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I have 4 optional fields, but at least 1 field (any field) must be filled?

any easy way to do this?

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2 Answers 2

up vote 6 down vote accepted

A custom validation rule is the way to go!

var $validate = array(
    'myField1' => array('atLeastOne'),
    'myField2' => array('atLeastOne'),
    'myField3' => array('atLeastOne'),
    'myField4' => array('atLeastOne')

function atLeastOne($data) {
    return !empty($this->data[$this->name]['myField1'])
           || !empty($this->data[$this->name]['myField2'])
           || !empty($this->data[$this->name]['myField3'])
           || !empty($this->data[$this->name]['myField4']);

You could also pass in extra parameters of all the fields you want to compare and make a more general function out of it.

var $validate = array(
    'myField1' => array('atLeastOne', 'myField2', 'myField3', 'myField4'),

// just pulled out of thin air (i.e. untested)
function atLeastOne($data) {
    $args = func_get_args();  // will contain $data, 'myField2', 'myField3', ...

    foreach ($args as $name) {
        if (is_array($name)) {
            $name = current(array_keys($name));
        if (!empty($this->data[$this->name][$name])) {
            return true;

    return false;
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this is scary, i almost wrote the exact same code line for line, a few days ago???? – brndnmg Sep 7 '09 at 5:56
There are only so many sane ways to do it... ;) – deceze Sep 7 '09 at 5:57
I'd like to note that you need allowEmpty = null for all the rules. Otherwise the rule will be ignored (allowEmpty = true) or failed without executing (allowEmpty = false). It can get confusing if you don't take this into account :). – Elte Hupkes Jun 3 '11 at 11:25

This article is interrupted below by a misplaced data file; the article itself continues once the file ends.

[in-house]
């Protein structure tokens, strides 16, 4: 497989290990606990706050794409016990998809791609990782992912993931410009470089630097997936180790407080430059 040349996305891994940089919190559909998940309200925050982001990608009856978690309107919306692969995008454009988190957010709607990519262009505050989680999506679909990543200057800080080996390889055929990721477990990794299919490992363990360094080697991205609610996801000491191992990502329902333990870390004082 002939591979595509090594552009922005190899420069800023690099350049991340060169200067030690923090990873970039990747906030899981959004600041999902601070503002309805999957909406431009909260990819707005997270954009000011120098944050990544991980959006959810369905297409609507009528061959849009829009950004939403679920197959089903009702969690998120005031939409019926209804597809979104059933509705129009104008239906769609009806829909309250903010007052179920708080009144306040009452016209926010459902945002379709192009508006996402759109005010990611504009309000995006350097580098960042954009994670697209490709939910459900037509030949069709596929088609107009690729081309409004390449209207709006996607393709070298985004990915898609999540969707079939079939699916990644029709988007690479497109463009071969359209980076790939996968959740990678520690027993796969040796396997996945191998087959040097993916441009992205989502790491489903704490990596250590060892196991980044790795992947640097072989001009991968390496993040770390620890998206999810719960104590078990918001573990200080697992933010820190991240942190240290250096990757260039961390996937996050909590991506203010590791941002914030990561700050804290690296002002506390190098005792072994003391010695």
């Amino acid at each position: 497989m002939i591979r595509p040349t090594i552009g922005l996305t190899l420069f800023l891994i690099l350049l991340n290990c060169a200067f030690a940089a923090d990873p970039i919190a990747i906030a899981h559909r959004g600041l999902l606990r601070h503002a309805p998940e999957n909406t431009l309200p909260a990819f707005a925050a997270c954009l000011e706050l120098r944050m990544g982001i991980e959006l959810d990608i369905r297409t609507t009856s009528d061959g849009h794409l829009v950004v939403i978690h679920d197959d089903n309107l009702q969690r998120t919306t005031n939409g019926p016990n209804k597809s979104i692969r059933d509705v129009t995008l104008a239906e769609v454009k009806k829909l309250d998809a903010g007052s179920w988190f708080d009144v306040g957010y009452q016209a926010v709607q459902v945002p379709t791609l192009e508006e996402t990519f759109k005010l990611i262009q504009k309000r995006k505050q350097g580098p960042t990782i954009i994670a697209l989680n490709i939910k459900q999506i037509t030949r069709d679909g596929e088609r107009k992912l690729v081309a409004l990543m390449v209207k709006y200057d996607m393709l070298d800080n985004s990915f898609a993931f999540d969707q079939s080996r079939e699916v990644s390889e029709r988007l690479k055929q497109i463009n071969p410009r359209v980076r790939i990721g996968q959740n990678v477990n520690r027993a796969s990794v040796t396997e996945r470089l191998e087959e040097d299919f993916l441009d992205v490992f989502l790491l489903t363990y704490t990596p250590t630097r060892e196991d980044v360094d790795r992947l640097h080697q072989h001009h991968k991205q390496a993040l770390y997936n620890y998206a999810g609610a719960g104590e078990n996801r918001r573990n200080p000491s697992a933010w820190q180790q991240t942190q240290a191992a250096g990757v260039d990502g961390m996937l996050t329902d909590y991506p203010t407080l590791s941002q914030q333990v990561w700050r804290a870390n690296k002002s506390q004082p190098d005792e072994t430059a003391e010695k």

This rule creates problems when used in conjunction with other rules in the same field. I had to place it as the first rule in the array to make it work. – Choma Jan 15 '13 at 17:36

You're probably going to need to implement the validation manually using the beforeValidate() callback. Example (in your model, which we'll call Item):

function beforeValidate(){
    $valid = false;
        $valid = true;
    // do that same thing for the other three fields, setting $valid to true if any of the fields has a value.
    return $valid && parent::beforeValidate(); 

You could also do one long comparison assignment like this, but I find this type of crap really hard to read:

function beforeValidate(){
    $valid = !empty($this->data['Item']['foo']) || !empty($this->data['Item']['bar']) || !empty($this->data['Item']['baz']) || !empty($this->data['Item']['bling'])
    return $valid && parent::beforeValidate(); 

Good luck!

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+1 I would agree with using a beforeValidate in the model. You could also setup an array of field names and loop through it. This would be especially helpful if you had more than 3-4 fields you're checking. – Dooltaz Sep 3 '09 at 16:37
The problem with this approach is that is subverts the normal validation process and you won't get error messages for other fields in the same form, unless and until the four "special fields" validate. – deceze Sep 4 '09 at 8:29
deceze - true, but it would be trivial to add a call to invalidate() if you needed to show field-specific error messages. – inkedmn Sep 4 '09 at 20:40
No, I'm saying the other fields in the form, fields not covered by the at-least-one rule, won't get validated. You submit the form, it gives you errors only for the 4 at-least-one fields, you fill one in, submit the form again, and only then will it give you errors for the other fields in the form. Not good for the user experience. The manual also states that the beforeValidate callback in meant to prepare data for validation, not to validate it. – deceze Sep 5 '09 at 0:56

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